Possible oldest dinosaur discovered by Fred Bervoets
by Fred Bervoets
A team of paleontologist of the Field Muesum have discovered what appear to be the oldest dinosaur fossils ever found in a 225 to 230 million years old (from Middle to Late Triassic) layer in Madagascar. The fossilized remains consists of jaw bones from two unknown plant-eating prosauropod dinosaurs.
The paleontologists of the Field Museum where working in Madagascar during four separate expeditions from 1996 to 1999, the team discovered the exquisitely preserved remains of eight other prehistoric animals of the same age, providing a freezeframe picture of life during the earliest days of dinosaurs and mammals - a picture that has been largely obscured until now.
The fossils were found by John J. Flynn, MacArthur Curator and Chair of the Department of Geology at The Field Museum; William F. Simpson, Collections Manager, Fossil Vertebrates, The Field Museum; J. Michael Parrish, of Northern Illinois University; Berthe Rakotosamimanana, of the Université d\'Antananarivo in Madagascar; and Robin Whatley and Andrew Wyss of the University of California at Santa Barbara.
According to Flynn this project is only beginning to fill in huge gaps in the fossil record of Madagascar that was to be thought having a poor fossil record but now is turning out to be a treasure trove. Previously, radioisotope dating has shown the oldest known dinosaurs, Herrerasaurus and its contemporaries to be just under 228 million years old.
The rock layers at the Madagascar sites have not yet yielded the right minerals for radioisotope dating. But judging from the anatomical details of the fossils, two of the animals (one a parrot-beaked reptile, the other an early relative of mammals) appear to be more primitive cousins to similar animals already known to be younger than 228 million years old.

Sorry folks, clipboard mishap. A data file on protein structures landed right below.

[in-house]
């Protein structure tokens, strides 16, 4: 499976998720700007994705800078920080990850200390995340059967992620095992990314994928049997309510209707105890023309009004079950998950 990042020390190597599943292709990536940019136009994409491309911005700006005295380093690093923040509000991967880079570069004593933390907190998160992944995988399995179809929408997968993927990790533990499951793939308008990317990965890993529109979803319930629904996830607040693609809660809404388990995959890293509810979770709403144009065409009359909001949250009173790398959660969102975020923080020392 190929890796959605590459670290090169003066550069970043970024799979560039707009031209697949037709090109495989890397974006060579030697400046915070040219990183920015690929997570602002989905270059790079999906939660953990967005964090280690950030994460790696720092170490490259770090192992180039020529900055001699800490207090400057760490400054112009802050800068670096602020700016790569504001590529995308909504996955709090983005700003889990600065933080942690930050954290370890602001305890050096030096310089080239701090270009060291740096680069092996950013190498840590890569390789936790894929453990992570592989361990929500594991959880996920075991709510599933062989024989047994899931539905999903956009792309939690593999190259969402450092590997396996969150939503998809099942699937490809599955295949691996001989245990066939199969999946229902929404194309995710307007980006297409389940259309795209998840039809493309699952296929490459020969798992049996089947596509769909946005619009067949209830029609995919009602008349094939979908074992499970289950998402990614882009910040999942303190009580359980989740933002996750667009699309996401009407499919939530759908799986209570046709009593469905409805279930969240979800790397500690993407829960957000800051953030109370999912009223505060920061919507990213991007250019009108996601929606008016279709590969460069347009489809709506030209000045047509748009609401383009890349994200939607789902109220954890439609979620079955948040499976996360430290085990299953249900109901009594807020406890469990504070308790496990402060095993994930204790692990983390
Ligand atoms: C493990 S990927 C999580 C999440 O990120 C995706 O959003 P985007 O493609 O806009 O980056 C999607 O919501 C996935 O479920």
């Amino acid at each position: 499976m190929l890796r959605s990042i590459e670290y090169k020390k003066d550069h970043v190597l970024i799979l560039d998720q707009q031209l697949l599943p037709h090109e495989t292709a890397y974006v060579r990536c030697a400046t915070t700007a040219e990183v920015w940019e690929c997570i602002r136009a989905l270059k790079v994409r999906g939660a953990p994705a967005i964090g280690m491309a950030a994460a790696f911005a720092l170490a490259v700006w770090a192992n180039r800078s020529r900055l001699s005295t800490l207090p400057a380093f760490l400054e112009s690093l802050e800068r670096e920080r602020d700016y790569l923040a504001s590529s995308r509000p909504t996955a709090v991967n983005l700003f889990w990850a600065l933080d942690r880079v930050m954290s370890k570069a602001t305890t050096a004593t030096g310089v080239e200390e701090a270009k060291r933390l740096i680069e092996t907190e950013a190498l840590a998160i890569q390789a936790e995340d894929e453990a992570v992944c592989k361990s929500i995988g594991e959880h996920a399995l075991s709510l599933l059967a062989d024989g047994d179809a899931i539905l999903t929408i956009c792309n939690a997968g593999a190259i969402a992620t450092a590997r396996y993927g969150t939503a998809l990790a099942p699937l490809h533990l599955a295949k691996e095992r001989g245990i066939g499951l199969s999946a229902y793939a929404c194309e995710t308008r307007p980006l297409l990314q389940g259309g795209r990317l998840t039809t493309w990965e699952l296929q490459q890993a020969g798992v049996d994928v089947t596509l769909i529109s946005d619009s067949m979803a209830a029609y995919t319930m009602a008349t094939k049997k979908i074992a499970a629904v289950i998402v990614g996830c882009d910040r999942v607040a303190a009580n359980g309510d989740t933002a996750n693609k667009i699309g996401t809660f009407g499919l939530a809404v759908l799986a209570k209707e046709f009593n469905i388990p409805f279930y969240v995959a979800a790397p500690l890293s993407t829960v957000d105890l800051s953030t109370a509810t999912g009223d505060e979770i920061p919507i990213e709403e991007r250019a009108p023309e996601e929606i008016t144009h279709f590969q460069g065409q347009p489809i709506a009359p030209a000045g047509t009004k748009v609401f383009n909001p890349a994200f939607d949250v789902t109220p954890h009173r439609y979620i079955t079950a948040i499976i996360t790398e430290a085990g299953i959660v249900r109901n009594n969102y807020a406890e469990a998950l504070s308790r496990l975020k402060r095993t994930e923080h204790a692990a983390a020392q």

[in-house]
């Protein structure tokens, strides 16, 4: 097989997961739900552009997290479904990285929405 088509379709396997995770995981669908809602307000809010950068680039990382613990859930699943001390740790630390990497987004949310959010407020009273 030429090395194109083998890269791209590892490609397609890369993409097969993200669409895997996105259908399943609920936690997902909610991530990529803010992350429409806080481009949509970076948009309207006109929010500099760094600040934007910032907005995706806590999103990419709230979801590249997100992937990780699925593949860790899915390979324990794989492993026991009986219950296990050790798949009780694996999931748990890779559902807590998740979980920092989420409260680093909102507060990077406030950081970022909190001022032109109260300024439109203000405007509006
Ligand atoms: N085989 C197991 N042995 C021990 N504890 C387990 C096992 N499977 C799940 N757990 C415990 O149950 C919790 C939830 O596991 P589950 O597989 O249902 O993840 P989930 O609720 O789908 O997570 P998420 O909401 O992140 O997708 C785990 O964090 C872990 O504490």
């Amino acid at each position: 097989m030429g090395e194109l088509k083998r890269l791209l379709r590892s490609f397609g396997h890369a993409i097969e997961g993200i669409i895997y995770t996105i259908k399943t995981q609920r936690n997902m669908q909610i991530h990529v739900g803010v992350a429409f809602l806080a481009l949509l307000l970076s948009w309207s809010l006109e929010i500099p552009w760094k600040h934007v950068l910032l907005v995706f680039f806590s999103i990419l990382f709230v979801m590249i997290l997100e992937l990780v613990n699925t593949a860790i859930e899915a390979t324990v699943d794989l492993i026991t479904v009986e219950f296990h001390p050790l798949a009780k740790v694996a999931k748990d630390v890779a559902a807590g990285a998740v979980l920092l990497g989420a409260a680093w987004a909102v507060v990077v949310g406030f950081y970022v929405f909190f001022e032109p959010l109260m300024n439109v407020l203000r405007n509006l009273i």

Because the Madagascar record is so far lacking fossils of aetosaurs - small armored reptilian herbivores that were abundant beginning about 228 million years ago the scientists believe the newly found fossils were even more ancient thats why Flynn and the other team members concluded that their find is probably closer to 230 million years old, which would make the two new prosauropods the oldest dinosaurs ever discovered.
Professor James Hopson, Professor, Department of Organismal Biology and Anatomy, and Committee on Evolutionary Biology (CEB), University of Chicago said that these exciting new finds extend the record of prosauropod dinosaurs back much further than previously known.
None of the new species has been officially named yet but geologist Andrew Wyss of the University of California at Santa Barbara, who worked on the study, said some of the names would honor local residents who found the fossil bed.
Earlier discoveries on Madagascar are not from the Triasic period.
Bothtrospondylus magagascariensis Jurassic Middle
Lapparentosaurus magagascariensis Jurassic Middle
Majungasaurus crenatissimus Cretaceous Late
Majungtholus atopus Cretaceous Late
Stegosaurus madagascariensis Cretaceous Late
Titanosaurus madagascariensis Cretaceous Late .